Syrian Foreign Minister Abdul Halim Khaddam criticized other Arab states today for ending their financial support of his country's forces in Lebanon, in Syria'sd first public acknowledgment of the reported cutoff last January.

In an interview today in the Saudi newspaper Ash Aharq Al Awsat, Khadda blamed recent violence against Syrian forces in Lebanon on the withdrawal of the funding and said that violence had led to the present confrontation between Syria and Israel.

The Syrian troops went to Lebanon in 1976 under an Arab League mandate to enforce a truce in the Lebanon civil war. Arab states, primarily Saudi Arabia and Kuwait, had provided the approximately $15 million a month needed to fund the 30,000-man force. Although Syria had never commented, the two countries reportedly stopped providing the money five months ago.

Syria's confrontation with Israel has enhanced the Damascus government's image in the eyes of the rest of the Arab world, according to diplomats here, apparently emboldening it enough to allow it to criticize such key Arab states as Saudi Arabia and Kuwait.

Khaddam did not name the states involved but he said that the cutoff of funds "has contributed to increasing tensions in Lebanon because it encouraged certain Lebanese factions by giving them the impression that the Arab States were against" the Syrian force there.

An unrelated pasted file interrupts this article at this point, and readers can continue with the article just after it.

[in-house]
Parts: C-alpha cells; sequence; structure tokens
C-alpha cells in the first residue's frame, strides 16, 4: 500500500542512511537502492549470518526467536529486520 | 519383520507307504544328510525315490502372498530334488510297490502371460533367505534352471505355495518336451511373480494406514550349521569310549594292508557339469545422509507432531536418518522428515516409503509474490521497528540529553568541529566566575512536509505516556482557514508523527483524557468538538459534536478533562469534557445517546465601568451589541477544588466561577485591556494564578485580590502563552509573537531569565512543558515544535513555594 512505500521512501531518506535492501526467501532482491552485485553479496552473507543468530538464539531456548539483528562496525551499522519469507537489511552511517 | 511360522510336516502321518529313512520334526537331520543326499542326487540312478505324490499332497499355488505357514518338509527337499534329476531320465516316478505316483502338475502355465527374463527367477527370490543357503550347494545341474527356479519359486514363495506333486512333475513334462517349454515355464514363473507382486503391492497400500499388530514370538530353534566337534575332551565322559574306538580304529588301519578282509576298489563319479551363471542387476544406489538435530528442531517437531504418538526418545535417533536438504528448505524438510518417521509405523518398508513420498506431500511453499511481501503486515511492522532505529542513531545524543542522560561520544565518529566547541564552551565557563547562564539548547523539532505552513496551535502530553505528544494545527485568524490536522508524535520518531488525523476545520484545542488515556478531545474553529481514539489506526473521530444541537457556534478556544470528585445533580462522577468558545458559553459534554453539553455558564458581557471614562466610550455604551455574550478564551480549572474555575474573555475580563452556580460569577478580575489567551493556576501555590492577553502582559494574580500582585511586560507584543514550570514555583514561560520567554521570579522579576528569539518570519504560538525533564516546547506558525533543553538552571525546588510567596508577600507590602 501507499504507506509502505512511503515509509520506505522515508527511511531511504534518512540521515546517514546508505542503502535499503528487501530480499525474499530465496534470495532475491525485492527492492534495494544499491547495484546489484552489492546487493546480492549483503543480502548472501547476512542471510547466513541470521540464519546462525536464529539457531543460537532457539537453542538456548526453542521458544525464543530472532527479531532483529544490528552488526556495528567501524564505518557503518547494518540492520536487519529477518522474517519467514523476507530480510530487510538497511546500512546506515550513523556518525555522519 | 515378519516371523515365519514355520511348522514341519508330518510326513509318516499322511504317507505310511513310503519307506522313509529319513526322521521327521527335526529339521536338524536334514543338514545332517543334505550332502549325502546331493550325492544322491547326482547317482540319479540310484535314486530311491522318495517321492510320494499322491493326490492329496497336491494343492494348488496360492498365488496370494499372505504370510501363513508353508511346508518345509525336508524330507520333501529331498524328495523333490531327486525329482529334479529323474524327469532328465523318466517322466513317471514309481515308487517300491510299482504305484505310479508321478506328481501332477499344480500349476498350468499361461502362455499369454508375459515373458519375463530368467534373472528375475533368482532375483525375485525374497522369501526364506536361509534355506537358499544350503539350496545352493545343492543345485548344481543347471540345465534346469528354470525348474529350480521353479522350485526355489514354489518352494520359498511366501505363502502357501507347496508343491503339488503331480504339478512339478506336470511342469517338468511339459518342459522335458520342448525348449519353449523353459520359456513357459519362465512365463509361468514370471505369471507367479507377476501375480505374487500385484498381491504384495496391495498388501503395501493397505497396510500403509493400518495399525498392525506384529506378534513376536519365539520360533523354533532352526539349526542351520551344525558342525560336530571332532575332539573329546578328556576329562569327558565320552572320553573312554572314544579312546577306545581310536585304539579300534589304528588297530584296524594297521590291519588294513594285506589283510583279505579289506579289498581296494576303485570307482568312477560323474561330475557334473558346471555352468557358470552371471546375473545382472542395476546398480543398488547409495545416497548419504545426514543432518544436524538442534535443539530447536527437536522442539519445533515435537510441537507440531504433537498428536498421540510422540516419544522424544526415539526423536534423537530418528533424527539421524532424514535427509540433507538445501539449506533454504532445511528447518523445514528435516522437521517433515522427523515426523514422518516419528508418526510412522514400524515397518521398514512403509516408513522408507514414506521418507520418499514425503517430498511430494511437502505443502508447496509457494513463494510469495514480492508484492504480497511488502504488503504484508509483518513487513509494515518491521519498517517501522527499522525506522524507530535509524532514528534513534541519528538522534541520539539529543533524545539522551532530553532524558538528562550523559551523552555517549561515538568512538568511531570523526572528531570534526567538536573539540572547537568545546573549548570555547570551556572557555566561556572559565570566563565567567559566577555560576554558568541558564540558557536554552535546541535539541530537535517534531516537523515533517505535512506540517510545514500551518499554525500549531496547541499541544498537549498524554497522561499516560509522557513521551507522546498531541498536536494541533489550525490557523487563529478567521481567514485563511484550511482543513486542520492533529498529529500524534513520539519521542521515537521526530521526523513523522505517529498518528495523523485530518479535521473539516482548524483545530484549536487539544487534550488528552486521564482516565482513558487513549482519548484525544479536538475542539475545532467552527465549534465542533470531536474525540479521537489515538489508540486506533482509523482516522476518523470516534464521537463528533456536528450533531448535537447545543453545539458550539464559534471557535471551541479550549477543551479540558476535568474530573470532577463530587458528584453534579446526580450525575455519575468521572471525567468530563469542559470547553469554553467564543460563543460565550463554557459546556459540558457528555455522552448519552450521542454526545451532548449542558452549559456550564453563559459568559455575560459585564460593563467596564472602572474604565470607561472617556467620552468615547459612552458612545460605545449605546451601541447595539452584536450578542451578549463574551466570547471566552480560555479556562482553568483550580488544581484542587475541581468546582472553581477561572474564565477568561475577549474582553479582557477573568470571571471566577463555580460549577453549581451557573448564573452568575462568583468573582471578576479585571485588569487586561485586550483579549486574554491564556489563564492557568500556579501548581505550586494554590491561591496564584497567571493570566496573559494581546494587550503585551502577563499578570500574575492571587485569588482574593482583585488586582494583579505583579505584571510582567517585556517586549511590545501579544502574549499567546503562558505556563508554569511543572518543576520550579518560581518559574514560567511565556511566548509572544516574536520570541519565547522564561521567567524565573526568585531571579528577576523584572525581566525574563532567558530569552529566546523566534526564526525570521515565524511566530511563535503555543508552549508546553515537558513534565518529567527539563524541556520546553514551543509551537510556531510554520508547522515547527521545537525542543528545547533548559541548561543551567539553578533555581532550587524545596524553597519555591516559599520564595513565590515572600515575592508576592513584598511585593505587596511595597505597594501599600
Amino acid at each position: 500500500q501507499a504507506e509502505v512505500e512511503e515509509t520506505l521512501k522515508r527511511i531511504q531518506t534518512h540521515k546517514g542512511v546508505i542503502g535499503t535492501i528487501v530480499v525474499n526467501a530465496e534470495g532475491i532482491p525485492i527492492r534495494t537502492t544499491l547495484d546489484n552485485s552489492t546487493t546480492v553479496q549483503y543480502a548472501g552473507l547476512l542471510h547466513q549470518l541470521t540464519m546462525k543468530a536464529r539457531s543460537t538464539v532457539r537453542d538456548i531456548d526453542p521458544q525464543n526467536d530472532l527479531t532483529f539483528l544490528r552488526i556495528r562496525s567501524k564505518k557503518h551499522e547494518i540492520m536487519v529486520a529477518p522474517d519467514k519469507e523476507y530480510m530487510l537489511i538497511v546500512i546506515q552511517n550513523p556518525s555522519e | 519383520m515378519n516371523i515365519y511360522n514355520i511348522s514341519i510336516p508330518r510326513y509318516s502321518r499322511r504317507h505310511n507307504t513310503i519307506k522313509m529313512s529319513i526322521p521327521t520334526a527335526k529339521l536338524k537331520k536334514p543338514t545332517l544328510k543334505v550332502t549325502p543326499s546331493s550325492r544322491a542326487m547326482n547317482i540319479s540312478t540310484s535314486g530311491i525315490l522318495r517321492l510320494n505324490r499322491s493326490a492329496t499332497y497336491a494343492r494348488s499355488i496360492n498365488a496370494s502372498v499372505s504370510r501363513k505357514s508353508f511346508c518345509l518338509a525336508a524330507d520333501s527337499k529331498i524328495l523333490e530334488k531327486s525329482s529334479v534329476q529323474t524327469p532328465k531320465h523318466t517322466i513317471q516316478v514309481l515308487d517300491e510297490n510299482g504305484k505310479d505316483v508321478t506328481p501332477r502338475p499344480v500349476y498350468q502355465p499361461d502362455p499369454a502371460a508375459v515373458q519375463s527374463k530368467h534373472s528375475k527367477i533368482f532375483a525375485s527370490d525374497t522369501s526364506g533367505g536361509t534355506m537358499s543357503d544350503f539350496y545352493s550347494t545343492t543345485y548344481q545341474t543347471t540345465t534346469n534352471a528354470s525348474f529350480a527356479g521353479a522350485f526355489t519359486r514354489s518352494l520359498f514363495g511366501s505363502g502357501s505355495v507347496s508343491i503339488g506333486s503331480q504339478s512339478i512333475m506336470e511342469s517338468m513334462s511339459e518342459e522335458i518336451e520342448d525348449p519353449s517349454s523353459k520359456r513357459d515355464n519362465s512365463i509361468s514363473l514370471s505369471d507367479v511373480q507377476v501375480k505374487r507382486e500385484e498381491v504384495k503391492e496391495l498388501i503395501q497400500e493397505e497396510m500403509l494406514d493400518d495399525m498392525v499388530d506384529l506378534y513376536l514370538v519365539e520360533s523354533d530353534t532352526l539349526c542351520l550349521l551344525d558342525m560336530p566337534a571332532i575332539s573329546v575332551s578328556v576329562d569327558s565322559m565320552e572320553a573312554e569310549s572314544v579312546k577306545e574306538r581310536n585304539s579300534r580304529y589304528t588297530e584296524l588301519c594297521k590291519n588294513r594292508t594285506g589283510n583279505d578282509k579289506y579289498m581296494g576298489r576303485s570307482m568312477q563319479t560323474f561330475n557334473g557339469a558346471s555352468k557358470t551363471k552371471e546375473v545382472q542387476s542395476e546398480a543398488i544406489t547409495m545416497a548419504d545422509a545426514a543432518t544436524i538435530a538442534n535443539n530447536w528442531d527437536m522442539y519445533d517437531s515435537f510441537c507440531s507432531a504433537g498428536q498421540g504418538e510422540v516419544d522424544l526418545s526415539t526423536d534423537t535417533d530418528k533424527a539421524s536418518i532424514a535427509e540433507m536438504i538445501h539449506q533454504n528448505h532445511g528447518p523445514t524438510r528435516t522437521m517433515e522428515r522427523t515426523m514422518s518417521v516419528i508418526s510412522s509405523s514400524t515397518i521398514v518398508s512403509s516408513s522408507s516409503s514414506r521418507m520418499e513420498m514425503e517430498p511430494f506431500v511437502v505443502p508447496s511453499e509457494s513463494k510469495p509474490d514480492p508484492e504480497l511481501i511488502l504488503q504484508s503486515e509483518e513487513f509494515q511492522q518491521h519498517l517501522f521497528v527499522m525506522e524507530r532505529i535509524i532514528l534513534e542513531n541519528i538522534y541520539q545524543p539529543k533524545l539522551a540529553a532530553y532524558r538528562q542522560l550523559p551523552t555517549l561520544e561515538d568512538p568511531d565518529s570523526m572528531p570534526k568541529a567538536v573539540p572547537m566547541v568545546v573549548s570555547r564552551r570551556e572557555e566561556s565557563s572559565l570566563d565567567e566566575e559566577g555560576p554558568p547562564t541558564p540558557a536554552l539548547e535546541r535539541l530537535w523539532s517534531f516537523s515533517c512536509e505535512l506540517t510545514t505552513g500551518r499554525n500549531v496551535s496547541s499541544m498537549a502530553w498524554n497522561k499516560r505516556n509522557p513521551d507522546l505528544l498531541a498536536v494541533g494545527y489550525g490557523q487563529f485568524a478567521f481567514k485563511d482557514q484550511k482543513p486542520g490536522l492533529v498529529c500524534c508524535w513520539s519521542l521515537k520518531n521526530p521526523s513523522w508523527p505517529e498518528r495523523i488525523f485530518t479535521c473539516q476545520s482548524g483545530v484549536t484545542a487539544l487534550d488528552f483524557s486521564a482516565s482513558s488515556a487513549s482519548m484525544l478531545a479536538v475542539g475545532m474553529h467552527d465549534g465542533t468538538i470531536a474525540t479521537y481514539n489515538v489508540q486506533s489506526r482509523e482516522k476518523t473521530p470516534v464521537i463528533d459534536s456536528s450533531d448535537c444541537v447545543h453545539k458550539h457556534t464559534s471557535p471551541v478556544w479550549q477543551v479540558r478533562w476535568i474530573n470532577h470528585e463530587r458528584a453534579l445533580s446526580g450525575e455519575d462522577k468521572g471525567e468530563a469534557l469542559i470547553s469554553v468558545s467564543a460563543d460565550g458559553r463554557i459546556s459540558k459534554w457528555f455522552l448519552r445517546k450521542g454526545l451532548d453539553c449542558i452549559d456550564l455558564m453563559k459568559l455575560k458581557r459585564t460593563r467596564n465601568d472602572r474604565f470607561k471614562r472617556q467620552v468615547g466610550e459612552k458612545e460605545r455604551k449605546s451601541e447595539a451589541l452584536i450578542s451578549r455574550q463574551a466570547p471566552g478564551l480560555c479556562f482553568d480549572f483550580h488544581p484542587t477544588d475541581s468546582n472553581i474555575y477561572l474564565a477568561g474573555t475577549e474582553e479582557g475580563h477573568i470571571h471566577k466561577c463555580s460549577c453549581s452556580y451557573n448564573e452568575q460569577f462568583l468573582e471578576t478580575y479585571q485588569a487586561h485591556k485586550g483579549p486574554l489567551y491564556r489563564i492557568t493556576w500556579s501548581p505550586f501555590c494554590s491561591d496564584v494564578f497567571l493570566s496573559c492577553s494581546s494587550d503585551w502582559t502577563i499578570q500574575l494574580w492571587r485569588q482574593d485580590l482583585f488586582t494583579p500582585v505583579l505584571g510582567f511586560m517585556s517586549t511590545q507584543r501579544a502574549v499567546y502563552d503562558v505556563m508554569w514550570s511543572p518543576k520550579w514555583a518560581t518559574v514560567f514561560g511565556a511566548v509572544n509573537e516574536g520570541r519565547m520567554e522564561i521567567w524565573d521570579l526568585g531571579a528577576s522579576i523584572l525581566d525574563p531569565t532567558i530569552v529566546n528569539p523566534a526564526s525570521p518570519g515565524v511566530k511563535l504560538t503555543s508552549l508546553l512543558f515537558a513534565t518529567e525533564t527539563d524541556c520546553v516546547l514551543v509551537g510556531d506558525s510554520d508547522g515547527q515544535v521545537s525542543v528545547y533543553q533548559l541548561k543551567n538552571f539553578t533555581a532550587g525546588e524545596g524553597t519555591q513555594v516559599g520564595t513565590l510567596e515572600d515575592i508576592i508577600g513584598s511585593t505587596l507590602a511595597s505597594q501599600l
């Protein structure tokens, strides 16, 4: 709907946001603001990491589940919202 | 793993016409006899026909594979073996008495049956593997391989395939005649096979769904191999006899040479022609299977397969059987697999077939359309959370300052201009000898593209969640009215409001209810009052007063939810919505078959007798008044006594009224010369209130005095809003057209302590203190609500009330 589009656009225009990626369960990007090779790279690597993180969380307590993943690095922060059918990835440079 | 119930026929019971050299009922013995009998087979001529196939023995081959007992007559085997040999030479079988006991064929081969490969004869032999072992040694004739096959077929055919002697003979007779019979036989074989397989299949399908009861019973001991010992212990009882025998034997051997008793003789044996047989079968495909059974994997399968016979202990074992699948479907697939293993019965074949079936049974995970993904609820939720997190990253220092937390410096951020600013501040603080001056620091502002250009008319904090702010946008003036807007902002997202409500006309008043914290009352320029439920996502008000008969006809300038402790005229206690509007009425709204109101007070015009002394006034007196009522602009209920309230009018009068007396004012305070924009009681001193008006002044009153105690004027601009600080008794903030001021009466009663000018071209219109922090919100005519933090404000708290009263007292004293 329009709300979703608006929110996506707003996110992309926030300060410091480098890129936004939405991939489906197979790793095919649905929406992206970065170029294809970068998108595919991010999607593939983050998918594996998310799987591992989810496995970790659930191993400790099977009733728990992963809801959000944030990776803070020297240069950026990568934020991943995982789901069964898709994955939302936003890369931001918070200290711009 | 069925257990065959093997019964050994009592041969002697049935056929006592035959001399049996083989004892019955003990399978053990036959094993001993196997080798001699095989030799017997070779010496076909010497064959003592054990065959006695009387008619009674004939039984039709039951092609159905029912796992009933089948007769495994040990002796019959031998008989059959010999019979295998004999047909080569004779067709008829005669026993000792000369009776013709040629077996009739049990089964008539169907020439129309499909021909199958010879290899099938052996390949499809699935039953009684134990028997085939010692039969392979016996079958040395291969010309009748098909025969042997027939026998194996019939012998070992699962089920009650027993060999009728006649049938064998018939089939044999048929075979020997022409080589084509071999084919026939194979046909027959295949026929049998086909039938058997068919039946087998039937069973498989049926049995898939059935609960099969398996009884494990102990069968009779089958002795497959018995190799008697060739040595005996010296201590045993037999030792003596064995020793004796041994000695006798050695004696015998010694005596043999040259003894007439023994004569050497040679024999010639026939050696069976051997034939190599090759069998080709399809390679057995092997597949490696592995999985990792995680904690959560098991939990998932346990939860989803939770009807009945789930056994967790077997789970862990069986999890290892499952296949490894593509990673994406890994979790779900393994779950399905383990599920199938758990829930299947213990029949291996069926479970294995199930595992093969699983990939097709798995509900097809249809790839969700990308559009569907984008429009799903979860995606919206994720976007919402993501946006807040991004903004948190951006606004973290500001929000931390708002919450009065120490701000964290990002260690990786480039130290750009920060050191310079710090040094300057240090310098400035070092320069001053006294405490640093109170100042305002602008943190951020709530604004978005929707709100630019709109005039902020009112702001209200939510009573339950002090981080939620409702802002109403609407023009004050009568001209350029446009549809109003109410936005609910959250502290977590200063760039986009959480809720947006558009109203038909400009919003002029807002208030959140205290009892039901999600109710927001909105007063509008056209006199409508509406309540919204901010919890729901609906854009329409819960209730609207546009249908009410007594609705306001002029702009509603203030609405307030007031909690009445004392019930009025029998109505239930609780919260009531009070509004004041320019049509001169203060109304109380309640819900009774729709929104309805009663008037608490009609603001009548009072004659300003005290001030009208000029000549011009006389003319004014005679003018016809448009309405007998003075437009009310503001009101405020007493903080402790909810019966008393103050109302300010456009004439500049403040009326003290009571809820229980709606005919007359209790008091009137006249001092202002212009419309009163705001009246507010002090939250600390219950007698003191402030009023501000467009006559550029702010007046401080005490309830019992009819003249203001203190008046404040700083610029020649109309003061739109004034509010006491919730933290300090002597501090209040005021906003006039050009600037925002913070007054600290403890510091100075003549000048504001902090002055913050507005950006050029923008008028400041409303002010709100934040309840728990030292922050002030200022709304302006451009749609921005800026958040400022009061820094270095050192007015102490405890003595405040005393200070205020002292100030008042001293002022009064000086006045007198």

"These groups have seized the opportunity and carried out provocative acts against" Syrian troops, he said.

Saudi Arabia has not explained its reasons for cutting off the funds. Kuwait has said it halted the payments because Syria had not filed reports on how the money was spent, but diplomats here believe the real reason was an attempt by Arab states to punish Damascus for its heavy-handed policies in Lebanon.

It is unclear whether the payments will be resumed, although Western diplomats here say it will be extremely hard for any Arab state, with the exception of Egypt, to criticize Syria now that it has directly challenged Israel on the issue of antiaircraft missiles and control of skies and territory in Lebanon.

According to diplomats here, the crisis has stengthened Syria's position in the Arab world, ended its isolation from the mainstream of Arab thinking and returned Damascus to center stage among Arabs.

The Arab world "cannot now overlook the fact that Israeli fighters and bombers may be about to attack Syrian positions," a Western diplomat said here today. "It means that Syria is now beyond criticism except from Anwar Sadat. [The Syrians] are beyond criticism from Jordan and Iraq, neither of whom approves of Syria's policies in Lebanon."

Khaddam also repeated Syria's position that it will not remove its ground-to-air missiles from Lebanon, as Israel has demanded under threat of attack, and said the missiles are needed to defend Syrian forces in Lebanon from Israeli air attacks.

Khaddam told the Saudi paper that Israeli Prime Minister Menachem Begin "will discover that those missiles are not mere decoys exposed to his strike. He shall face resistance and face fierce fighting" if Israel tries to attack them.

[Israeli radio reported today that Syria shot down one of its own Mig fighters, probably with a missile, over eastern Lebanon yesterday, Reuter reported from Tel Aviv.]The radio's Arab affairs correspondent quoted "Western sources in Lebanon" as saying that the aircraft fell over the Bekaa Valley and that the Syrian pilot parachuted to safety. There was on confirmation from Syria.